Milwaukee Symphony Launches Digital Music Label

Classic Arts News   Milwaukee Symphony Launches Digital Music Label
 
The Milwaukee Symphony has launched MSO Classics, an "e-label" that will distribute the orchestra's recordings through digital music stores.

According to a spokesperson, the MSO is the first American orchestra to distribute previously unreleased recordings through the online sellers.

For the next 90 days, the new label's recordings will be available exclusively through Apple's iTunes Music Store, which is widely acknowledged to be the industry leader. Later, the recordings will also be sold through Yahoo! Music, Napster, RealNetworks Rhapsody, and other outlets.

MSO Classics will distribute live recordings made over the last 35 years for the MSO's radio broadcast series. Initially, the label will release 14 works, including the world premiere of Robero Sierra's Symphony No. 3 ("La Salsa"), captured at the Marcus Center for the Performing Arts last month. Other pieces in the first batch of releases include Beethoven's Fifth and Second Symphonies, Brahms' First Symphony, and works by Dvoršk and Haydn. Some 300 recordings are slated for eventual release.

At the iTunes store, the recordings are priced from $2.97 to $9.99 per work. Some movements are for sale at 99 cents; others can be purchased only as part of the larger work. The online store's recordings can only be purchased using Apple's free iTunes software, and they can be played only through the software or through Apple's iPod music players. Recordings purchased through other music stores generally allow for playback on competing music players, but not on the iPod.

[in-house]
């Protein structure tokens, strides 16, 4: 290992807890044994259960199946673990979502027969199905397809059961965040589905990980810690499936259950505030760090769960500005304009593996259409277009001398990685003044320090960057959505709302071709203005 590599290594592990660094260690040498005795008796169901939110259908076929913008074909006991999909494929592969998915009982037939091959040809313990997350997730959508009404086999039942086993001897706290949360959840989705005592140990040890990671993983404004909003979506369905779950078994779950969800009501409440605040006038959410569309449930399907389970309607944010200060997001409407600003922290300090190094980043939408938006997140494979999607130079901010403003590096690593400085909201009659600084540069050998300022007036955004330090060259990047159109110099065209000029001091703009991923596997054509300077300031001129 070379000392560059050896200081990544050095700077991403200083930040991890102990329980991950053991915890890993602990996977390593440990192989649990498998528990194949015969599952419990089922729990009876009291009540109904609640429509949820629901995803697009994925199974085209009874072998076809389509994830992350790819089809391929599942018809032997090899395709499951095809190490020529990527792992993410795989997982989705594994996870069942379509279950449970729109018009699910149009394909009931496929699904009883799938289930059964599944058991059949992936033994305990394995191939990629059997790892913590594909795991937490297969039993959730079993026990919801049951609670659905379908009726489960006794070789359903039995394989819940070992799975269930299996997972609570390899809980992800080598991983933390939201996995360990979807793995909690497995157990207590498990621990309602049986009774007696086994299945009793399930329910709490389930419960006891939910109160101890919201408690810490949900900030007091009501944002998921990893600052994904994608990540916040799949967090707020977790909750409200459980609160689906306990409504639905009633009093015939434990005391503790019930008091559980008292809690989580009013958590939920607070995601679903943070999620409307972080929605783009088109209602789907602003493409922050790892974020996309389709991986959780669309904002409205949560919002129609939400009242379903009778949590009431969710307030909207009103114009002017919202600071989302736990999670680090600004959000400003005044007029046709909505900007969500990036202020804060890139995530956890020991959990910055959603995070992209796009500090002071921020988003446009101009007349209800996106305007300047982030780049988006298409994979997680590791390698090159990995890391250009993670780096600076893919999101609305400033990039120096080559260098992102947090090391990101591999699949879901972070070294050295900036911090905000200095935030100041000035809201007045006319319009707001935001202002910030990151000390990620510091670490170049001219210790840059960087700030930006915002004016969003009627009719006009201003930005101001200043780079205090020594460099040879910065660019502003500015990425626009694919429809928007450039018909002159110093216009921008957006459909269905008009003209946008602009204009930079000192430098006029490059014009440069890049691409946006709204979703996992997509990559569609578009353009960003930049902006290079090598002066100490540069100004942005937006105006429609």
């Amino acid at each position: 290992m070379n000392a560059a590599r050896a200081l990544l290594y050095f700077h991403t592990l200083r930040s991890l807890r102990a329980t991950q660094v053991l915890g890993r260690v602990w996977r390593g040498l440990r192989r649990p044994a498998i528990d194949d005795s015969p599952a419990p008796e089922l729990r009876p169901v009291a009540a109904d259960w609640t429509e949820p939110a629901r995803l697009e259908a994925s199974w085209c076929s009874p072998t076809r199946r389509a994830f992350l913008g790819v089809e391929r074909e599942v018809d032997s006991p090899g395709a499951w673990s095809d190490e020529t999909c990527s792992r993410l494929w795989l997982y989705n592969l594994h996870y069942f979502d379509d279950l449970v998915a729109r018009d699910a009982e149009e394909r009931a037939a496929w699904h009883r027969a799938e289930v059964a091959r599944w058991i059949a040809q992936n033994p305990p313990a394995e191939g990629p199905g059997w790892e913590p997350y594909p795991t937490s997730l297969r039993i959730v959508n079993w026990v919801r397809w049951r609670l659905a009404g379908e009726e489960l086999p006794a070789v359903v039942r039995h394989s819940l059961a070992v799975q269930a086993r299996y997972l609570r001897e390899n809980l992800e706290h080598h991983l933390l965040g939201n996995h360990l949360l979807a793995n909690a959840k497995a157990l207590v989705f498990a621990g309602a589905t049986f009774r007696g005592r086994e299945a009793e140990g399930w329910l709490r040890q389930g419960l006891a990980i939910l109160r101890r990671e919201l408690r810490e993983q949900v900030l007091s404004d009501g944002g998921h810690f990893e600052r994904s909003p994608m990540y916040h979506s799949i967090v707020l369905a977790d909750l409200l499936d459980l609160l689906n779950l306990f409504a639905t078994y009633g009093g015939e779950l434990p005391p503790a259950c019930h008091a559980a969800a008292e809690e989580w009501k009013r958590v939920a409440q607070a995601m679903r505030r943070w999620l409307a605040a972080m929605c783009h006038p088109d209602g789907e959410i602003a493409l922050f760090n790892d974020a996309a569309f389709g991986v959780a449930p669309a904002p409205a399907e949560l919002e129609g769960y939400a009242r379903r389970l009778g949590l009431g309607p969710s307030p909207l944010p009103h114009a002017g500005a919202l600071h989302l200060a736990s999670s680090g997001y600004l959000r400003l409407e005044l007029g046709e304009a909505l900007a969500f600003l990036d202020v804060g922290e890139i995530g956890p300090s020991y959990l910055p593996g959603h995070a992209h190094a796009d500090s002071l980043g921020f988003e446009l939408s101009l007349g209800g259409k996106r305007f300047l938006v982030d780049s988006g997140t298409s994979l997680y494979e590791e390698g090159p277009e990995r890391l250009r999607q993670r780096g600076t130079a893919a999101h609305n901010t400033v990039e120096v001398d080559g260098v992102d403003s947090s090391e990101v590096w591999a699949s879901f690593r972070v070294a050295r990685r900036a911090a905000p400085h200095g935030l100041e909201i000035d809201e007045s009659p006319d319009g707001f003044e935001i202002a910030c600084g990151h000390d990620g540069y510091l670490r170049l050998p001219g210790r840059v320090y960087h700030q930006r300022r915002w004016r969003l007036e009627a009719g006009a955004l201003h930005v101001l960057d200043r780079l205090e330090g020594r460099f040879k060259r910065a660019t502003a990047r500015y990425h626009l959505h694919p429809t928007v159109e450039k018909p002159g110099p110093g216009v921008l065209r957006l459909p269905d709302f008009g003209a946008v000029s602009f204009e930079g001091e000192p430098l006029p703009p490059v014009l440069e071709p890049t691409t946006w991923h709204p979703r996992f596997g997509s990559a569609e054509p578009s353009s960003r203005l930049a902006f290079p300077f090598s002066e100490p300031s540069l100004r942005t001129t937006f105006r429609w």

"The Milwaukee Symphony Orchestra has always been a pioneer—in the world of new music, through innovative programming, and by being the first American orchestra to visit Cuba," said MSO music director Andreas Delfs. "Now a new age for classical-music distribution has begun, and we are pioneers once again."

According to the MSO, the label was made possible by an industry-wide Internet distribution agreement signed with the American Federation of Musicians in 2000 and the MSO's contract with its musicians, which allows for revenue-sharing, as opposed to advance payments, for electronic recordings.


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